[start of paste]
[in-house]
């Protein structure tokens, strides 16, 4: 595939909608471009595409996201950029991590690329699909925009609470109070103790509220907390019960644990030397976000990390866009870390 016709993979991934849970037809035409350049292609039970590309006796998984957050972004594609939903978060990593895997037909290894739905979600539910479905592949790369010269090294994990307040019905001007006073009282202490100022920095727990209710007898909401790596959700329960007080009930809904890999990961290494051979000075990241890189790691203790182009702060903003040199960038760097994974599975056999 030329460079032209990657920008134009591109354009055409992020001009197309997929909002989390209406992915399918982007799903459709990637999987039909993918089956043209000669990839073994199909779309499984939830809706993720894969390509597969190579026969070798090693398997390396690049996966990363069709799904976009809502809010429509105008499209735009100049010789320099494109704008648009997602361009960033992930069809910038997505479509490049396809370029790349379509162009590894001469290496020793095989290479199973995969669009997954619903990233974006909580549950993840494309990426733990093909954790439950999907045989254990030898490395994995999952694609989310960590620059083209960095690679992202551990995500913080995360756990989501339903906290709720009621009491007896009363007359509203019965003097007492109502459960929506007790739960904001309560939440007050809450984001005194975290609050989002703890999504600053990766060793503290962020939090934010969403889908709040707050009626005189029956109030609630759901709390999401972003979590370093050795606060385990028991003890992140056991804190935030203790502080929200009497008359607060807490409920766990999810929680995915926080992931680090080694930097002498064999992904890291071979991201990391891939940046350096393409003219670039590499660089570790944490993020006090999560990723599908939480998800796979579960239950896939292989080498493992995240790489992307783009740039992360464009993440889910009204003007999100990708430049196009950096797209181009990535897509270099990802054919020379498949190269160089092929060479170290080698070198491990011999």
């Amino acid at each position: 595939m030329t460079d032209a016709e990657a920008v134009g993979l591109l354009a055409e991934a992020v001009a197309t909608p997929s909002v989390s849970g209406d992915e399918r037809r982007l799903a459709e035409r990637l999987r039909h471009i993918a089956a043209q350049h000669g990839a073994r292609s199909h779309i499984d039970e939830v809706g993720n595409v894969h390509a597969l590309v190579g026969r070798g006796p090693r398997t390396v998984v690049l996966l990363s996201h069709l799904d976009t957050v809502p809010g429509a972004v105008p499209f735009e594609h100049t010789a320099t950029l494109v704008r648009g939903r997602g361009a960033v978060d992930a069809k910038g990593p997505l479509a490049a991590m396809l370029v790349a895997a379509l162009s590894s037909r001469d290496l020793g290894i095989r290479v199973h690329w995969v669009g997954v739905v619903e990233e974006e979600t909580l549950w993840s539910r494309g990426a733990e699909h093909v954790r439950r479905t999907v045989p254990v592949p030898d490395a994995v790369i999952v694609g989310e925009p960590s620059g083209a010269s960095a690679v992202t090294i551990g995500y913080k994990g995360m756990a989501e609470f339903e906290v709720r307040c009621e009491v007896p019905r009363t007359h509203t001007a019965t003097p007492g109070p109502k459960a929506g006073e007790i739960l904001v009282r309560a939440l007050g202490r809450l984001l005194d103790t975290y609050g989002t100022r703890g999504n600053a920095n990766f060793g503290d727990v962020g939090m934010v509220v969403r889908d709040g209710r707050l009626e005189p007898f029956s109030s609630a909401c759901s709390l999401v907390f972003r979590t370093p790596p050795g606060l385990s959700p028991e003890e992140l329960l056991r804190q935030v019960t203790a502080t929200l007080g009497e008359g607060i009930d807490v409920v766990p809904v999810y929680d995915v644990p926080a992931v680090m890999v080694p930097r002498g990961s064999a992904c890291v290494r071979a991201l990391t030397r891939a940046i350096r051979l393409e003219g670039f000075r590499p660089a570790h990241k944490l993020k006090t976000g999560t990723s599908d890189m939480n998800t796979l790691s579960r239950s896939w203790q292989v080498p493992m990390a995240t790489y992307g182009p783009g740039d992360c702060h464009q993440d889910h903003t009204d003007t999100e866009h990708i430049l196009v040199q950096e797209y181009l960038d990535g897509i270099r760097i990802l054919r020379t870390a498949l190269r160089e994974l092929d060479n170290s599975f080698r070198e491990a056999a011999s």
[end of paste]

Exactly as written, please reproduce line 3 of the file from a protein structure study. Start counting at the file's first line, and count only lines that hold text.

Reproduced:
């Amino acid at each position: 595939m030329t460079d032209a016709e990657a920008v134009g993979l591109l354009a055409e991934a992020v001009a197309t909608p997929s909002v989390s849970g209406d992915e399918r037809r982007l799903a459709e035409r990637l999987r039909h471009i993918a089956a043209q350049h000669g990839a073994r292609s199909h779309i499984d039970e939830v809706g993720n595409v894969h390509a597969l590309v190579g026969r070798g006796p090693r398997t390396v998984v690049l996966l990363s996201h069709l799904d976009t957050v809502p809010g429509a972004v105008p499209f735009e594609h100049t010789a320099t950029l494109v704008r648009g939903r997602g361009a960033v978060d992930a069809k910038g990593p997505l479509a490049a991590m396809l370029v790349a895997a379509l162009s590894s037909r001469d290496l020793g290894i095989r290479v199973h690329w995969v669009g997954v739905v619903e990233e974006e979600t909580l549950w993840s539910r494309g990426a733990e699909h093909v954790r439950r479905t999907v045989p254990v592949p030898d490395a994995v790369i999952v694609g989310e925009p960590s620059g083209a010269s960095a690679v992202t090294i551990g995500y913080k994990g995360m756990a989501e609470f339903e906290v709720r307040c009621e009491v007896p019905r009363t007359h509203t001007a019965t003097p007492g109070p109502k459960a929506g006073e007790i739960l904001v009282r309560a939440l007050g202490r809450l984001l005194d103790t975290y609050g989002t100022r703890g999504n600053a920095n990766f060793g503290d727990v962020g939090m934010v509220v969403r889908d709040g209710r707050l009626e005189p007898f029956s109030s609630a909401c759901s709390l999401v907390f972003r979590t370093p790596p050795g606060l385990s959700p028991e003890e992140l329960l056991r804190q935030v019960t203790a502080t929200l007080g009497e008359g607060i009930d807490v409920v766990p809904v999810y929680d995915v644990p926080a992931v680090m890999v080694p930097r002498g990961s064999a992904c890291v290494r071979a991201l990391t030397r891939a940046i350096r051979l393409e003219g670039f000075r590499p660089a570790h990241k944490l993020k006090t976000g999560t990723s599908d890189m939480n998800t796979l790691s579960r239950s896939w203790q292989v080498p493992m990390a995240t790489y992307g182009p783009g740039d992360c702060h464009q993440d889910h903003t009204d003007t999100e866009h990708i430049l196009v040199q950096e797209y181009l960038d990535g897509i270099r760097i990802l054919r020379t870390a498949l190269r160089e994974l092929d060479n170290s599975f080698r070198e491990a056999a011999s």